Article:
"Audiophile" Caps; If a manufacturers data-sheet(s) omitted or misrepresented any of the fundamental information needed to design the circuit boards and/or simulate the response of this amplifier to RFI, the manufacture was black-listed. I needed to be able to lay out the boards (pin diameter, spacing, footprint size, and dimension tolerance), and figure out how the design would respond not just to audio, but from DC through 10GHz. I needed to know the impedance at 100kHz if not higher, max ripple current @ 105c, ESL, Leakage Current, etc. Coincidently, this black-listing extended to ALL components selected for this amplifier (Some inductor manufacturers omitted "pin diameter" information from there data sheets). By omitting or fudging information on a part, the job of designing a project becomes more difficult. I'll go else ware to do business.

Class-A Op-Amp biasing; Considered and tossed out before the chip selection process was finished. I'm not going to waste Mission Controls battery life for a feature. The battery life was also the reason for using rather high feedback loop and input bias resistor values.

Built in EQ or "Base-boost"; Again the audio source is a computer with it's own plethora of audio adjustments. The volume knob may get adjusted once on a blue moon for some super quiet audio sources. An EQ, Base-boost, Cross-feed, or whatever sound-tazmic effect is one more circuit to fail at the worst possible moment.

Switched Capacitive Filter or DSP filter; I like the filters, however. It is powered by a digital circuit, the very kind of circuit that is creating the noise I want to filter out. "O" and ditch the LM386 output chip, please. 0.2% THD at under 100mW and quickly rising to well over 6% THD at 200mW is condemning to say the least. The Sony MDR V600 are 45 ohm, The MDR V6 and MDR 7506's are 63ohm. There all 500mW per channel headphones, The LM386 can't even drive these headphones! Perhaps in another project, if it can do more then just EQ the audio (three channel parametric EQ or Expander/compressor/limiter would be more useful), with a much better output chip.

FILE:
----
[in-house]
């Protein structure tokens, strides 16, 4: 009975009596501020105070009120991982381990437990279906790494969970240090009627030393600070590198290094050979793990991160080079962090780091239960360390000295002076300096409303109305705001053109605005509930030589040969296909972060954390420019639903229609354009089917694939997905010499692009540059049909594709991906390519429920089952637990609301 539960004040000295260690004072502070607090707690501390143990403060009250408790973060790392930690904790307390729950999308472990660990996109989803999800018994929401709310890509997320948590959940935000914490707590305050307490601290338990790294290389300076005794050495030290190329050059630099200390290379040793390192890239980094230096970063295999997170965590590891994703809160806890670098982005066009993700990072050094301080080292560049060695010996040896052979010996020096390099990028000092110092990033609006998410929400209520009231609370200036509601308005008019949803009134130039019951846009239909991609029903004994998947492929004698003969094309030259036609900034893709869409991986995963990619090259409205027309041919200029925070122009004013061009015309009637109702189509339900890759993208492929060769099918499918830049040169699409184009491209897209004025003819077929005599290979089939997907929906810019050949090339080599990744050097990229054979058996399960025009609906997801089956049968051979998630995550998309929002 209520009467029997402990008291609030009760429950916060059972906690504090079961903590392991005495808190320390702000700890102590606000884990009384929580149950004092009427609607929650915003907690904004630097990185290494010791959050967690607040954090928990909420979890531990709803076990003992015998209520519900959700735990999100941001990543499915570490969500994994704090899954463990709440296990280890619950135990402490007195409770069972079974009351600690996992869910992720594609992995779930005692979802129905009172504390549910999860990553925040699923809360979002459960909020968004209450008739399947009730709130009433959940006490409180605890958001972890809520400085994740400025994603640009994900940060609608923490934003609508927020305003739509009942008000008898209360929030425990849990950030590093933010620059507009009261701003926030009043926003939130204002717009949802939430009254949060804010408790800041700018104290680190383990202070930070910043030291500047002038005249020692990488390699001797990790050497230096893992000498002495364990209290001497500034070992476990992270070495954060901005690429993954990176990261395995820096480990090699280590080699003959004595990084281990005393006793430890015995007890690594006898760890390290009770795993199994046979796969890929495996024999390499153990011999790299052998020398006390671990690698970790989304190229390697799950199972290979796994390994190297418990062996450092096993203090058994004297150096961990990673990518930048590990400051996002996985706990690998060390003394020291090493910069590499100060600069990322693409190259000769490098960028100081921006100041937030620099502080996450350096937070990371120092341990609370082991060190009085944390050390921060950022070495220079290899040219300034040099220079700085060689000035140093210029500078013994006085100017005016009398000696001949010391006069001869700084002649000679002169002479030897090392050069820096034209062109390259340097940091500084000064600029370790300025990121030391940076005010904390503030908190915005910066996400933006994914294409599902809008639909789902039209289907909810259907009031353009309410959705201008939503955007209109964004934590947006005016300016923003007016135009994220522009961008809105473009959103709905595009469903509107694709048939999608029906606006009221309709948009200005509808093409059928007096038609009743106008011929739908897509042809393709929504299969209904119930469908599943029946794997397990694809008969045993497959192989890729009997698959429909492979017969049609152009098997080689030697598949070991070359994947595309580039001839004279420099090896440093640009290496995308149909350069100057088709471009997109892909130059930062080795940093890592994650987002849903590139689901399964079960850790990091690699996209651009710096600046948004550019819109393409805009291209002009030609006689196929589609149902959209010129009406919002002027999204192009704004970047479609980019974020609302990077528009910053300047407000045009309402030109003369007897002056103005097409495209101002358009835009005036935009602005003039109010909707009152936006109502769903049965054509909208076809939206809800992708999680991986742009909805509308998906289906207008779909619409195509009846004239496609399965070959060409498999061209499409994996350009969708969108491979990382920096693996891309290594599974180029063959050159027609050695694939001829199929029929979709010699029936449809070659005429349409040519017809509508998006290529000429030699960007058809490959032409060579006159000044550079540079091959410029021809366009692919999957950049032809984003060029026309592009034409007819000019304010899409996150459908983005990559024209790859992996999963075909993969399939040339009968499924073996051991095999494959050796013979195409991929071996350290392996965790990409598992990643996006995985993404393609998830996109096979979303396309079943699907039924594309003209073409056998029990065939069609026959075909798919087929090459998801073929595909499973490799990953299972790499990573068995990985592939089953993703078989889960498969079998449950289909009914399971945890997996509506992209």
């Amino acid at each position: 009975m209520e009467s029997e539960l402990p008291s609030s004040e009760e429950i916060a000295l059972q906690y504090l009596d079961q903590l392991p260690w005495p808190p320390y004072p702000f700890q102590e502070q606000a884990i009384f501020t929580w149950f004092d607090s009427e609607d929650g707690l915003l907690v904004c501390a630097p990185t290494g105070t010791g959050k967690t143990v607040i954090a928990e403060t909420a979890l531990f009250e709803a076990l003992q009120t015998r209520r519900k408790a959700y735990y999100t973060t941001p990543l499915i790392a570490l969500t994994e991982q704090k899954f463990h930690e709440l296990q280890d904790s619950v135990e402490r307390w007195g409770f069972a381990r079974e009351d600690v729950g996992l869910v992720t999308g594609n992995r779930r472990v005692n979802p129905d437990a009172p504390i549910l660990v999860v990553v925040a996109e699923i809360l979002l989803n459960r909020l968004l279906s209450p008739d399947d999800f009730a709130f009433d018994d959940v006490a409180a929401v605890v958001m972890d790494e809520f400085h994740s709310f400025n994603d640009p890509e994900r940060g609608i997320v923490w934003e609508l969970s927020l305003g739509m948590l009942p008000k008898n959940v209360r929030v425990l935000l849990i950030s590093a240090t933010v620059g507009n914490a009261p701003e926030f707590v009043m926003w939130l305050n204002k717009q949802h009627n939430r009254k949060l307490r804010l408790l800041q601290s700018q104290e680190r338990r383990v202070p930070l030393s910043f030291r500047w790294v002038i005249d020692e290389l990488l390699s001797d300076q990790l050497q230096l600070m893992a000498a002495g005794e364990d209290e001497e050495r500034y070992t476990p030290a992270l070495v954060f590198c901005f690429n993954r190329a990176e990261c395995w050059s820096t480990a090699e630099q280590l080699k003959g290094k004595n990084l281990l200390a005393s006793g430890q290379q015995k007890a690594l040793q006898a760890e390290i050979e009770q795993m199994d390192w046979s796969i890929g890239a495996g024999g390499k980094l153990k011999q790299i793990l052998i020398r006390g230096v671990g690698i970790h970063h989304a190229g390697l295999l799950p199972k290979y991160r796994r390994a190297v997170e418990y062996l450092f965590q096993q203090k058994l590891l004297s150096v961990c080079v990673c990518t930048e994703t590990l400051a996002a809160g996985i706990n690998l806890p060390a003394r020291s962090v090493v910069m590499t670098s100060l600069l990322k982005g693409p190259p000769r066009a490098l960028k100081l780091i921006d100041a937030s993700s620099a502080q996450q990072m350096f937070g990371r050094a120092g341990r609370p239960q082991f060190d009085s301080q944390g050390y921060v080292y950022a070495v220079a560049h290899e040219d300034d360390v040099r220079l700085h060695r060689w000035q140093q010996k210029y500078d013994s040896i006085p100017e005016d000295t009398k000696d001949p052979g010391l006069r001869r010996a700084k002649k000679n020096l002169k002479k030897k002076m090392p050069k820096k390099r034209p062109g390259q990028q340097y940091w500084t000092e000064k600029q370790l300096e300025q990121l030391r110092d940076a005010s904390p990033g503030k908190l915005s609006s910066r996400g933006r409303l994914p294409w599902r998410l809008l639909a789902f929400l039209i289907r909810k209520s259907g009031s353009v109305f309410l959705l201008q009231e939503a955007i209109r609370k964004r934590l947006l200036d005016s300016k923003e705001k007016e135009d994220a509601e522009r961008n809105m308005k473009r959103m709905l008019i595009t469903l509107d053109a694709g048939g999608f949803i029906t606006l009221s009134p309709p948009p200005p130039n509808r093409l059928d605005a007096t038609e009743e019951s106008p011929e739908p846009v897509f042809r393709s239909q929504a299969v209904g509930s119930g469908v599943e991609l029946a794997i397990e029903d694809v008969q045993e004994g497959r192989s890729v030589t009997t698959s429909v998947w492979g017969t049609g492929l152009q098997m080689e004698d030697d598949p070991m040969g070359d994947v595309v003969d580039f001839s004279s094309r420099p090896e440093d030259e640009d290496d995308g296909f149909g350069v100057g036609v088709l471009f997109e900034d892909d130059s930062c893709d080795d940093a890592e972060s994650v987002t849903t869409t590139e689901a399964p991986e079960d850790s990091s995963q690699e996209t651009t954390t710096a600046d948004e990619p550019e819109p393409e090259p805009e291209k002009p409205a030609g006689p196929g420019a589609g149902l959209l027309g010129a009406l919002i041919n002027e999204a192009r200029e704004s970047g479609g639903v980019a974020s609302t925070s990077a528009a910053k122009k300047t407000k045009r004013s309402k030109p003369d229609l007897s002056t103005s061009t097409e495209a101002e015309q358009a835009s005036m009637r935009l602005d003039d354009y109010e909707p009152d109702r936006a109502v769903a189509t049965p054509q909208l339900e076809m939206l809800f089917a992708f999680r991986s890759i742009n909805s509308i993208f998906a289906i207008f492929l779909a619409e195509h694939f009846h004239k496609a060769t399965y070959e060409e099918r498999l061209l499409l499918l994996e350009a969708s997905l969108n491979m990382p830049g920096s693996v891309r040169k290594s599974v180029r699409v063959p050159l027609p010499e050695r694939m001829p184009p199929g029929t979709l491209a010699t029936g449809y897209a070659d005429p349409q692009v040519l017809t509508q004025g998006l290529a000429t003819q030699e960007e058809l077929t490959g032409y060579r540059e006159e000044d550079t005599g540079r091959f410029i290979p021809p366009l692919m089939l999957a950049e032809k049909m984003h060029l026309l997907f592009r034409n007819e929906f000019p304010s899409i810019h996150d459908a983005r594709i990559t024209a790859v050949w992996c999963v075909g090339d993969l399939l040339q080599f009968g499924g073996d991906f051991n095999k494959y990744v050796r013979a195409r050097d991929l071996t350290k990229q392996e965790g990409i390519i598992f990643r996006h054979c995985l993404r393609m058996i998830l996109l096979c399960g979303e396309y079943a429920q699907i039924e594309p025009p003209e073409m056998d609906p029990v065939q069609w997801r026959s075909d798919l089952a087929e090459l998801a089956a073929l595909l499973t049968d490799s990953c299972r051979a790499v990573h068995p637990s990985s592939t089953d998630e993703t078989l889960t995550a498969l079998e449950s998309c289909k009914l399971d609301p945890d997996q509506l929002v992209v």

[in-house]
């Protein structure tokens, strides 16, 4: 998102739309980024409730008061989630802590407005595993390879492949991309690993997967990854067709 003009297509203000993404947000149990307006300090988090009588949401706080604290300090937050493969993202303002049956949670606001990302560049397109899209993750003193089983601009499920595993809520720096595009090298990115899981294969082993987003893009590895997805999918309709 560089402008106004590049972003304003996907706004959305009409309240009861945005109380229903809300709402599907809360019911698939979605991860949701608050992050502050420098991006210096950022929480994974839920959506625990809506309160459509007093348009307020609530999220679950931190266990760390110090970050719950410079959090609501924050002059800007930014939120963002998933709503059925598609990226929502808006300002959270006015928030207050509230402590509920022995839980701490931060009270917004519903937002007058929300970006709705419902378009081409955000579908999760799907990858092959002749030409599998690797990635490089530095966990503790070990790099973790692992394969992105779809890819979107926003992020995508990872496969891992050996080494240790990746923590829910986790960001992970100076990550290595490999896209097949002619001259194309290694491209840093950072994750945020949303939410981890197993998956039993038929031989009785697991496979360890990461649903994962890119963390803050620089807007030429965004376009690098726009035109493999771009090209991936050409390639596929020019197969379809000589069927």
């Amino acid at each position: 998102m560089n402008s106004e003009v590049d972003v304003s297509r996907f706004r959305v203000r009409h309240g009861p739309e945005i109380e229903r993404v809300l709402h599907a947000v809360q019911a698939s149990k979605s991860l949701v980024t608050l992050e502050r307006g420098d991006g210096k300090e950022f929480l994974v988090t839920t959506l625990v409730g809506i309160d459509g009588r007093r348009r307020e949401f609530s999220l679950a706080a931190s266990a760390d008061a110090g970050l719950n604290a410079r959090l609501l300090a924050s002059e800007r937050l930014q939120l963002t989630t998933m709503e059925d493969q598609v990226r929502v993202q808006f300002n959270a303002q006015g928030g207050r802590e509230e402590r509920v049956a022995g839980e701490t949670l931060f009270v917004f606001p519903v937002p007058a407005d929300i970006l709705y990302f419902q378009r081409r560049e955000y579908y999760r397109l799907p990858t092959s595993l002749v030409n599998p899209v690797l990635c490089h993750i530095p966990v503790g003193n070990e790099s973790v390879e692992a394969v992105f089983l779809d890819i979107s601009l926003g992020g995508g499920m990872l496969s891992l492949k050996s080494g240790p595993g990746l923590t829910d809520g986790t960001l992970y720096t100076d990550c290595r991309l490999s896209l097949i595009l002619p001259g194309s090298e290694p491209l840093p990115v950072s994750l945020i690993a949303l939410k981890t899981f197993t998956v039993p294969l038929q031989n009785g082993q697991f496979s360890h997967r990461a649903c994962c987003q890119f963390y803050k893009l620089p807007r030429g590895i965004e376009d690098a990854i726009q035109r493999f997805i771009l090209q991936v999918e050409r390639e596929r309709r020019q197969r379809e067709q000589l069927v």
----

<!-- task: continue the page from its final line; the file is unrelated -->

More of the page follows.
LMH6321 or other SMT buffer; I chose not to use this and other buffers for the same reason. They require extensive external circuitry dedicated to each buffer, just to make them work with a single power rail. They limit my cooling options to what I can provide on FR-4 circuit board alone. And they require greater then 13.8VDC supply (+/-15VDC, or 30VDC with mid-rail), and/or limited output voltage swing (+/-20mV p-p), to equal the performance of the BUF634T bolted to a heat sink at 10VDC supply(+/-5VDC). To say nothing of the significantly less then 180MHz bandwidth of a lot of the SMT buffers.

Beside, how do you hand solder the tab of these TO-263 devices to a circuit board without killing the thing. The chip is thermally bonded to the tab.


Why avoid RoHS compliance?; I expect this amplifier to work 24/7 for many decades, without failure. For tin plated component leads, the tin plating must be alloyed with at least 3 percent lead (Pb) to prevent the growth of tin whiskers. RoHS bans the use of lead for any purpose in electronic parts with the exception of specific low temperature solders.

I quote, NASA-STD-5005C(5.11.3.1.4.8) Tin.
a. Tin and tin plating shall not be used in an application unless the tin is alloyed with at least 3 percent lead to prevent the growth of tin whiskers.
b. For critical GSE, lot sampling shall be used to verify the presence of at least 3 percent lead.
*GSE is Ground Support Equipment.

I quote, NASA-STD-8739-3(6.11) Solder.
6.11.1 Types and Usage. All solder used for tinning and solder connections shall conform to ANSI/J-STD-006 (Requirement). Flux-cored solder shall be either composition SN60 or SN63 containing flux types R or RMA, or equivalent (Requirement). Solid solders (no flux) for use in solder pots shall be of the same composition (Requirement).

I quote, NASA-STD-8739-2(6.12) Solder section 2.
Solder paste shall be Sn63/Pb37, Sn60/Pb40, or Sn62/Pb36/Ag2 composition.

Tin whiskers shorting out CardRailTin whiskers shorting JumperPostsTin whiskers on component leadTin whiskers growing on variable capacitor plate
What is worse for your health, inhaling Asbestos fibers or inhaling Tin whiskers? I'd rather do neither.